WASHINGTON (CIRCA) -- Marine Sgt. Ronald Strang's service to his country ended with a horrific injury caused by an IED in Afghanistan. But a revolutionary treatment is giving wounded warriors like him the chance to heal in a whole new way. And it's all thanks to a pig's bladder.
Strang was just 24 when he was deployed to Afghanistan with the Marines, tasked with training the country's national police. He was on routine patrol on Easter Sunday 2010 when his life changed forever. Strang remembers that day vividly, saying, "I remember just a loud bang and it gets like a real high-pitched squeal. It’s almost like in the movies where everything slows down."
As Strang explained during an interview with our partner, Full Measure with Sharyl Attkisson, a remotely triggered improvised explosive device took him down. His leg had been ripped apart by a device colleagues described as a coffee can filled with explosives, nuts and bolts. Strang was saved by the quick-thinking Marines working alongside him. He was airlifted to a hospital and eventually transported to the United States. Numerous surgeries followed, leaving him with a pronounced limp and problems that required a walker or a wheelchair to get around.
Fast forward to 2019. Strang now walks on his own and has enough mobility to carry on his life of service, working as a police officer at a Veterans Affairs center. His improvement can be traced to a pig and a procedure that's changing the way battlefield injuries are treated.
"It was huge for me. I don’t know what I would have done if I hadn’t gotten it or it wasn’t available ."
Scientists at the McGowan Center for Regenerative Medicine at the University of Pittsburgh are using pig bladders to create something called the extracellular matrix, or ECM. The bladder is stripped of its cells, stretched and scraped into a thin piece of scaffolding that is then implanted into the body in an effort to help healing.
Explaining the ECM, lead researcher Dr. Stephen Badylak said, "It's sort of like the glue that holds all of our cells together. What we've learned is that it's actually a reservoir of signaling molecules that's kind of like an information highway between cells."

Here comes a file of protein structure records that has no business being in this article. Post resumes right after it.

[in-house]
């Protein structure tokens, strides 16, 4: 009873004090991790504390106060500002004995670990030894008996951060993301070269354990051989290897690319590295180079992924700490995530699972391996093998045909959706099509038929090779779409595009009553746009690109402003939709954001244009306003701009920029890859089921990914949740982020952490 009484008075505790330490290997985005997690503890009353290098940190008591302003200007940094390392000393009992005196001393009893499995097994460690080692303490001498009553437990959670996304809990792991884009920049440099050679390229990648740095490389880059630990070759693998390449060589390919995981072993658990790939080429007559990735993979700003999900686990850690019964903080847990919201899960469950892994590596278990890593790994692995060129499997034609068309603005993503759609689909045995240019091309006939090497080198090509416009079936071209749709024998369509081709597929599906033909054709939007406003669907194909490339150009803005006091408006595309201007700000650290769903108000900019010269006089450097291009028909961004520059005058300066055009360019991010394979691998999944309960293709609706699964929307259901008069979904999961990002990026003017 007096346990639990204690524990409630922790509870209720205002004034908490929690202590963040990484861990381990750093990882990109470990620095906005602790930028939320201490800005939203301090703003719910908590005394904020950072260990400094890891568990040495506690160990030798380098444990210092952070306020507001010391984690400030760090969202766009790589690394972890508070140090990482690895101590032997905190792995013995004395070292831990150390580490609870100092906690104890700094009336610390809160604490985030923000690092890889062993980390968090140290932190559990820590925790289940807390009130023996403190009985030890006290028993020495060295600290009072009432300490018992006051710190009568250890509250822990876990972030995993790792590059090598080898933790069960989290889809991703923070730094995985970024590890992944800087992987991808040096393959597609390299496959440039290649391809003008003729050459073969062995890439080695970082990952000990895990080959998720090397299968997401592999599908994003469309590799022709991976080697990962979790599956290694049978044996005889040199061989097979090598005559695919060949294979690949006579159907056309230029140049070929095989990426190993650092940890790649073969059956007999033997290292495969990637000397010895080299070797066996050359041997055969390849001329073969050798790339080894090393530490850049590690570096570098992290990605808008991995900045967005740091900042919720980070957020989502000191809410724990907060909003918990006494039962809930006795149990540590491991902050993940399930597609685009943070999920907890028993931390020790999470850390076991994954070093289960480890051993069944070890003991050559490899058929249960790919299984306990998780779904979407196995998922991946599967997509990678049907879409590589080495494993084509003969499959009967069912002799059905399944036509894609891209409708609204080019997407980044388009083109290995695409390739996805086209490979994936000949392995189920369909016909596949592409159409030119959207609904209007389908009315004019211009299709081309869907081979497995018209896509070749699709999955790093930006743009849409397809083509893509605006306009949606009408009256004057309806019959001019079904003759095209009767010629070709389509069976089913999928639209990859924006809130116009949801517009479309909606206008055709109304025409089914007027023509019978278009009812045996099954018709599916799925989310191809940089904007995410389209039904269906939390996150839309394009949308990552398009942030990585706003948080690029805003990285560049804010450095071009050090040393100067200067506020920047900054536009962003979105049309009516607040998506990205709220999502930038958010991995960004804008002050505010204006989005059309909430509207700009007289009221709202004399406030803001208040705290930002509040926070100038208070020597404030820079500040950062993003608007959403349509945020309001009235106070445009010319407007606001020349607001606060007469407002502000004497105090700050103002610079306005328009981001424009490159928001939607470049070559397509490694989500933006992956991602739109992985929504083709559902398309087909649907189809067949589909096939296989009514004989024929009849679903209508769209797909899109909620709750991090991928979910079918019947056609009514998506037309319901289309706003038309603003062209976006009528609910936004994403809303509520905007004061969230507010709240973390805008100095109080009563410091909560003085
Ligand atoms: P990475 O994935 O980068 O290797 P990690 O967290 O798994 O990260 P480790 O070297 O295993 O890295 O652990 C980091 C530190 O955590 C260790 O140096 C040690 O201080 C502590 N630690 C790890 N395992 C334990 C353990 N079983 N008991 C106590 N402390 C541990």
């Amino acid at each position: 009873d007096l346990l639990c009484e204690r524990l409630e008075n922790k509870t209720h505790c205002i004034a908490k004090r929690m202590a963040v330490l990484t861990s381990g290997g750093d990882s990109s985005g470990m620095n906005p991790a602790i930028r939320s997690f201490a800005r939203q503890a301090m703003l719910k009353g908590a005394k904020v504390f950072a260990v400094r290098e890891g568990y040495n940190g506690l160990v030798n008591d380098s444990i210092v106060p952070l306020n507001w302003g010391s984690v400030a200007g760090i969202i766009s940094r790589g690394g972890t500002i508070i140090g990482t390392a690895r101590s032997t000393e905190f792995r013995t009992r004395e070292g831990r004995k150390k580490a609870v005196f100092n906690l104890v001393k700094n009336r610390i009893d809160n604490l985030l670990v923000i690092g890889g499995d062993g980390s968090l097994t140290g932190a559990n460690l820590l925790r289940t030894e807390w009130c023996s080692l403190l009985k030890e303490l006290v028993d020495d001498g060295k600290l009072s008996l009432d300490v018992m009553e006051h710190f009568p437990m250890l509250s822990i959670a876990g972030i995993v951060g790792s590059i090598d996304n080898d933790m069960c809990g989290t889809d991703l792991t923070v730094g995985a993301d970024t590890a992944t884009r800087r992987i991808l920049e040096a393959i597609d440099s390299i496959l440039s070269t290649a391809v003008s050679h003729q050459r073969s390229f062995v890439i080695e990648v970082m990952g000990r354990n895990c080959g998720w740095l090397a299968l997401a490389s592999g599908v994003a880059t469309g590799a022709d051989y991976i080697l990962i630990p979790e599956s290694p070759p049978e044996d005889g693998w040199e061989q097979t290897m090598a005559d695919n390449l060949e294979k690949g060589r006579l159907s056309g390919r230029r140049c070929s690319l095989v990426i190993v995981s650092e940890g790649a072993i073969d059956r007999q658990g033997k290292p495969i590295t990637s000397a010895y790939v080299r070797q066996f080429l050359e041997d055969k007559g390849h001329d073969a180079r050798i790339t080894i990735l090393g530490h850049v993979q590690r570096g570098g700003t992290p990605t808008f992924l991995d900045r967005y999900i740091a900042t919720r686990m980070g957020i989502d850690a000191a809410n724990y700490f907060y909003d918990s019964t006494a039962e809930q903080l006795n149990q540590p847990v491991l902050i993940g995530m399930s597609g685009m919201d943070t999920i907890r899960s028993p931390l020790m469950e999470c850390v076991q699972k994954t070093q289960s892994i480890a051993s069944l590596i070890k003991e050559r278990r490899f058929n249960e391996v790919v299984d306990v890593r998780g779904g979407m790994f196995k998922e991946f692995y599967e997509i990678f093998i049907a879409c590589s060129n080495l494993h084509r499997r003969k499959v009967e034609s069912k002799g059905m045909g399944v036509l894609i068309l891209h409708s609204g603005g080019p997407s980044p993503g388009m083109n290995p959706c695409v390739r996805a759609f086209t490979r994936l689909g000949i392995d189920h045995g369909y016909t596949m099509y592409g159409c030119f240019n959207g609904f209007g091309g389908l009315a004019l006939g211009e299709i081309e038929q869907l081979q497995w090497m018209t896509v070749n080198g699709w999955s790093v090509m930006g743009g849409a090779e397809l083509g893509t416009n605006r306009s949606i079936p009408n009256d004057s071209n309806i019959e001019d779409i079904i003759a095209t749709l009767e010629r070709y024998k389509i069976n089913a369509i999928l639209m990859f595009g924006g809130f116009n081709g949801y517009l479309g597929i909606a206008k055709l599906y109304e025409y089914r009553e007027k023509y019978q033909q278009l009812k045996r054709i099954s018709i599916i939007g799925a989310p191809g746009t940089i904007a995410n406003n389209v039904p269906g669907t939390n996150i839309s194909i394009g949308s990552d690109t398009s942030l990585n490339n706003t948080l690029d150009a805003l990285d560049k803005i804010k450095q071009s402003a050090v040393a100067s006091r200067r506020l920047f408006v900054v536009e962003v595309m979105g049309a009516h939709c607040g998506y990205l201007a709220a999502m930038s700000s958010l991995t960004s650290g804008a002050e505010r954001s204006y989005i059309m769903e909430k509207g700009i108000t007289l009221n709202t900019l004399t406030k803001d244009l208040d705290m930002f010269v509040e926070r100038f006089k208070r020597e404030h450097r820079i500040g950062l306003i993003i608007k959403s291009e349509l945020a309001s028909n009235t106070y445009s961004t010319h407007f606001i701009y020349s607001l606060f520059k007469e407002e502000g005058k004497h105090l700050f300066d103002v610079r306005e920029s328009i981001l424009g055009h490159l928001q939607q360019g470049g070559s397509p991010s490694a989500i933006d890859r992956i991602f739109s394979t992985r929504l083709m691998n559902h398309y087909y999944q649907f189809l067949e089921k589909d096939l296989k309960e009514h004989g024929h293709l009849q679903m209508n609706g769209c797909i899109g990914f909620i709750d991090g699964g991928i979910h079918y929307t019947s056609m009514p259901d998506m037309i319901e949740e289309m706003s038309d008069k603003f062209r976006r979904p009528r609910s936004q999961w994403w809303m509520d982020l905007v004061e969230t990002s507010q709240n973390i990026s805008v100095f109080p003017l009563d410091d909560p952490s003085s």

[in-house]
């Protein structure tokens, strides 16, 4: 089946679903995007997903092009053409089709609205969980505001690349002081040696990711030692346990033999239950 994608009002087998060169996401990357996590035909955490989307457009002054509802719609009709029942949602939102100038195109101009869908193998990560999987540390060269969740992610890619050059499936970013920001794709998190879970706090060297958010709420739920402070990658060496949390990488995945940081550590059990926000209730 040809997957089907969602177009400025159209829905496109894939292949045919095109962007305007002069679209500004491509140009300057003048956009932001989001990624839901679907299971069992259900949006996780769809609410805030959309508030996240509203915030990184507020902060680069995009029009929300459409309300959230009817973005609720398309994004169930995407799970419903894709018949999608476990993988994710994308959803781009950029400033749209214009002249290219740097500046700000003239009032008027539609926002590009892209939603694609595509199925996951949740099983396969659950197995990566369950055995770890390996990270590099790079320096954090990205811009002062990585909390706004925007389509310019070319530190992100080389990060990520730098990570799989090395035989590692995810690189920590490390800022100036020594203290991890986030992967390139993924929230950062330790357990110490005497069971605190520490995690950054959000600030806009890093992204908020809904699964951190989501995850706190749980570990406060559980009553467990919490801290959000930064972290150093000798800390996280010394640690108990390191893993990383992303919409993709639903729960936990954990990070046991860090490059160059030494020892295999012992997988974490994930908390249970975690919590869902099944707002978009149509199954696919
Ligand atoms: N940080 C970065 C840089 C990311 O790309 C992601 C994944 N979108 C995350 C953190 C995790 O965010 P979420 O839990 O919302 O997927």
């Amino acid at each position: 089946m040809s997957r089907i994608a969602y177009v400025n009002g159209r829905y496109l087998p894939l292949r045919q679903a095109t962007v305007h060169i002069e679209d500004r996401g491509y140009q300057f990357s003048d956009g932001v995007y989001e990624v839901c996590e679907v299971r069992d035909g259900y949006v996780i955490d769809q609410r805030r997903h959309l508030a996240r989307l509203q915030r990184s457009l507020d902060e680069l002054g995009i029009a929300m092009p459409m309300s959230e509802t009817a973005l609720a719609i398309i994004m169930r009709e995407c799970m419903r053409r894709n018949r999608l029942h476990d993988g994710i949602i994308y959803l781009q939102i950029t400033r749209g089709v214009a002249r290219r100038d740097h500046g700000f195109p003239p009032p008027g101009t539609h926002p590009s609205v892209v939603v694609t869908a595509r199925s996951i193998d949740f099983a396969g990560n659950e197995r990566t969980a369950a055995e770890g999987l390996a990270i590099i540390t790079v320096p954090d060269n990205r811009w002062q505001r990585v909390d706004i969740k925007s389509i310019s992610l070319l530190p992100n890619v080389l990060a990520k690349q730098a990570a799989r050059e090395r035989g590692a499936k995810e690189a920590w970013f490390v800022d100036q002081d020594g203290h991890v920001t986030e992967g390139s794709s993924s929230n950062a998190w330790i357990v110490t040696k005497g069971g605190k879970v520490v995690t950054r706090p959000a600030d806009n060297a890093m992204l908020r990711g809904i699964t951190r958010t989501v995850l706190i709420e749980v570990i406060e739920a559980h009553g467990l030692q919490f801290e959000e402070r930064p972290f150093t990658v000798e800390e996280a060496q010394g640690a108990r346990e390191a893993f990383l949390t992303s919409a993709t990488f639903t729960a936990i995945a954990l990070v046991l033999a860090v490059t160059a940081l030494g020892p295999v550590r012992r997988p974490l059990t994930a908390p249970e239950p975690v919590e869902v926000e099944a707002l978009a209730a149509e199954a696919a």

The matrix works like a connector between the brain and a battlefield injury. According to Badylak, it sends signals that tell the body to regrow tissue instead of just repairing it with a scar. It's a new spin on an old practice: regenerative medicine, which has received hundreds of millions of dollars in research funding from the Department of Defense and other federal agencies. The money directed toward Badylak's research, he says, is essentially addressing the changing wounds of war.
"One of the biggest differences over the past several decades in battlefield injuries has been the fact that fewer soldiers are dying, but more soldiers are being injured," Badylak said. "And that's a result of the marked improvements in the gear that they wear. So these soldiers sustain horrible extremity injuries."
But surviving and living are two different things. The ECM technology is designed to change that, with the goal to improve quality of life and mobility. It has succeeded in limited testing. So far, the matrix has only been used in a small number of patients. Thirteen individuals involved in a DOD study conducted in collaboration with the McGowan Institute showed vastly improved motion and strength just months after implantation.
"Instead of the patient confined to a wheelchair or crutches the rest of their life, we can change their quality of life. We’ve done that."
Sgt. Strang is living proof. Years after getting the matrix implanted into his left leg, he no longer needs physical therapy. He's traded deployments in the desert for a quiet life in the country. Strang's injury isn't pretty. But he now wears it as a badge of honor. Without the ECM, he says, "My life would have been completely different."
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